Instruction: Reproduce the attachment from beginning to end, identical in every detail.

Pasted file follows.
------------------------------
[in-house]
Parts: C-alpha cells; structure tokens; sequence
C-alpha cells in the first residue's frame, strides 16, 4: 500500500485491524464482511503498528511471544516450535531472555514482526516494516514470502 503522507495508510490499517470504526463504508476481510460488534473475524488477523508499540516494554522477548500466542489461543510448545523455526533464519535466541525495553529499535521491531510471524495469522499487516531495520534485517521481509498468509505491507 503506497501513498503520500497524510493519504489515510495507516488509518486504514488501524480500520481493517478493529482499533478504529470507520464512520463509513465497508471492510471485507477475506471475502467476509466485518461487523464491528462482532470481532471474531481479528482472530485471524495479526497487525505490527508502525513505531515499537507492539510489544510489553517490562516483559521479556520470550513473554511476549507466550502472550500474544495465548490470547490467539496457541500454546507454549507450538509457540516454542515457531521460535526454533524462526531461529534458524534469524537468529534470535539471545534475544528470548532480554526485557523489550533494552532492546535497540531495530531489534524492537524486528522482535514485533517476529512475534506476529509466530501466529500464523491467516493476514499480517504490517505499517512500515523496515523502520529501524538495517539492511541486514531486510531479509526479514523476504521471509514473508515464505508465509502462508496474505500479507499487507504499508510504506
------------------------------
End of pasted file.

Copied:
[in-house]
Parts: C-alpha cells; structure tokens; sequence
C-alpha cells in the first residue's frame, strides 16, 4: 500500500485491524464482511503498528511471544516450535531472555514482526516494516514470502 503522507495508510490499517470504526463504508476481510460488534473475524488477523508499540516494554522477548500466542489461543510448545523455526533464519535466541525495553529499535521491531510471524495469522499487516531495520534485517521481509498468509505491507 503506497501513498503520500497524510493519504489515510495507516488509518486504514488501524480500520481493517478493529482499533478504529470507520464512520463509513465497508471492510471485507477475506471475502467476509466485518461487523464491528462482532470481532471474531481479528482472530485471524495479526497487525505490527508502525513505531515499537507492539510489544510489553517490562516483559521479556520470550513473554511476549507466550502472550500474544495465548490470547490467539496457541500454546507454549507450538509457540516454542515457531521460535526454533524462526531461529534458524534469524537468529534470535539471545534475544528470548532480554526485557523489550533494552532492546535497540531495530531489534524492537524486528522482535514485533517476529512475534506476529509466530501466529500464523491467516493476514499480517504490517505499517512500515523496515523502520529501524538495517539492511541486514531486510531479509526479514523476504521471509514473508515464505508465509502462508496474505500479507499487507504499508510504506